Local banks help clean up security breach mess
GREENSBORO, N.C. — It’s not just consumers left with concerns over the recent security breaches at Target and Neiman Marcus, but also local banks left footing the bill to repair whatever damage the breaches have caused.
Frank Gavigan is the President and CEO of Premier Commercial Bank in Greensboro and says he’s been busy after news broke of the recent breaches.
“Customers will be issued new cards, new pins,” Gavigan said.
And while keeping his clients’ accounts safe is a priority, it isn’t cheap.
“The burden of fixing those problems all often falls back on banks,” he said.
So far, the bank has issued dozens of new cards to clients whose information may have been hacked. Each card costs between $3 to $10 to reissue, not to mention other fees.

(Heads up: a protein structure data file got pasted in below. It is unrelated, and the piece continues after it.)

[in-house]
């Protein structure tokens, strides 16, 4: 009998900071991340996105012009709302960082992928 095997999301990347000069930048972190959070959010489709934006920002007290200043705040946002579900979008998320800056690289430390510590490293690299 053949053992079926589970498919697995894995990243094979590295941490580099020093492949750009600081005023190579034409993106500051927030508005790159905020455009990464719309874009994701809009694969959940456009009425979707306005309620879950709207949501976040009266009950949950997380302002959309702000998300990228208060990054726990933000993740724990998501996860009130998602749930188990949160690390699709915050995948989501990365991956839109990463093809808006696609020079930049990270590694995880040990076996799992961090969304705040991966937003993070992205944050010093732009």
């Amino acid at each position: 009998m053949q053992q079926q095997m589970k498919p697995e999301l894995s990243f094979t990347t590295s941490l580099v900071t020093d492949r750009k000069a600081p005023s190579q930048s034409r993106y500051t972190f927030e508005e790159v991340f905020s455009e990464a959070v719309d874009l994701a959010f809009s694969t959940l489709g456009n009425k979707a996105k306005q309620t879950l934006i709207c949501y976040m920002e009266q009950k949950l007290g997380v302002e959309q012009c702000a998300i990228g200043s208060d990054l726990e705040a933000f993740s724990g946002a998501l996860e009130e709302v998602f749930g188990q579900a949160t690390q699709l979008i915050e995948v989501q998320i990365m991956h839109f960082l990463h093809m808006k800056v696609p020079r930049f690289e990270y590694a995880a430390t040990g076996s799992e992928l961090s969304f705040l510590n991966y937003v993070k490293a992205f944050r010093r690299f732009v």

“When it’s multiplied by tens and maybe hundreds of millions, it’s a big cost,” Gavigan said.
And that’s just with the breaches made public at Target and Neiman Marcus, not including new breaches at three other major retailers whose names haven’t been made public.
“This type of large data breach opens the doors for other scams as well,” said Michael Henson, a dispute resolution specialist for the Better Business Bureau of Central North Carolina.
Henson says consumers should be extra vigilant about checking their statements for strange fees, consider changing their bank pin numbers, and sign up for credit reports from all three credit bureaus.
“Those people are out there right now,” Henson said. “You’ve got to be sure to protect yourself.”